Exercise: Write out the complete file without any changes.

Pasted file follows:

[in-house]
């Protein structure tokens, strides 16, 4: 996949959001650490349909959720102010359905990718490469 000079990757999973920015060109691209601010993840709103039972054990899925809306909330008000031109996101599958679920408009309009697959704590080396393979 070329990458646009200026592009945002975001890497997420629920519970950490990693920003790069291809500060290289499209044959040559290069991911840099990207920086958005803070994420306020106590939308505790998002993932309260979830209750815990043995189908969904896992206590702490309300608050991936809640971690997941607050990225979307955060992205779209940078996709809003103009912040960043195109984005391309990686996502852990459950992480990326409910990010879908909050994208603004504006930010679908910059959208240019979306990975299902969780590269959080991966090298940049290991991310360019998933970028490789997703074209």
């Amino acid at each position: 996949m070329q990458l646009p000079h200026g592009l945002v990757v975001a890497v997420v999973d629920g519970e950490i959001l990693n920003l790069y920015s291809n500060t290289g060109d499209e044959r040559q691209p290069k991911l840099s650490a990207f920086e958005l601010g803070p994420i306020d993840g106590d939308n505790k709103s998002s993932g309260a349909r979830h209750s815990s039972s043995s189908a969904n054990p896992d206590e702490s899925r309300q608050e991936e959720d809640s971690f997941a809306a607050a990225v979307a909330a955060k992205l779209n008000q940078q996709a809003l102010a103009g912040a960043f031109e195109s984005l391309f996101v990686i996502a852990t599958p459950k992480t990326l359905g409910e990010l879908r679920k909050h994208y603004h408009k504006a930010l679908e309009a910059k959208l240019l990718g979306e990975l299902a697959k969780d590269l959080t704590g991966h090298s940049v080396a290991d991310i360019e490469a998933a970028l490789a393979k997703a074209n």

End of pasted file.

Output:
[in-house]
């Protein structure tokens, strides 16, 4: 996949959001650490349909959720102010359905990718490469 000079990757999973920015060109691209601010993840709103039972054990899925809306909330008000031109996101599958679920408009309009697959704590080396393979 070329990458646009200026592009945002975001890497997420629920519970950490990693920003790069291809500060290289499209044959040559290069991911840099990207920086958005803070994420306020106590939308505790998002993932309260979830209750815990043995189908969904896992206590702490309300608050991936809640971690997941607050990225979307955060992205779209940078996709809003103009912040960043195109984005391309990686996502852990459950992480990326409910990010879908909050994208603004504006930010679908910059959208240019979306990975299902969780590269959080991966090298940049290991991310360019998933970028490789997703074209």
């Amino acid at each position: 996949m070329q990458l646009p000079h200026g592009l945002v990757v975001a890497v997420v999973d629920g519970e950490i959001l990693n920003l790069y920015s291809n500060t290289g060109d499209e044959r040559q691209p290069k991911l840099s650490a990207f920086e958005l601010g803070p994420i306020d993840g106590d939308n505790k709103s998002s993932g309260a349909r979830h209750s815990s039972s043995s189908a969904n054990p896992d206590e702490s899925r309300q608050e991936e959720d809640s971690f997941a809306a607050a990225v979307a909330a955060k992205l779209n008000q940078q996709a809003l102010a103009g912040a960043f031109e195109s984005l391309f996101v990686i996502a852990t599958p459950k992480t990326l359905g409910e990010l879908r679920k909050h994208y603004h408009k504006a930010l679908e309009a910059k959208l240019l990718g979306e990975l299902a697959k969780d590269l959080t704590g991966h090298s940049v080396a290991d991310i360019e490469a998933a970028l490789a393979k997703a074209n």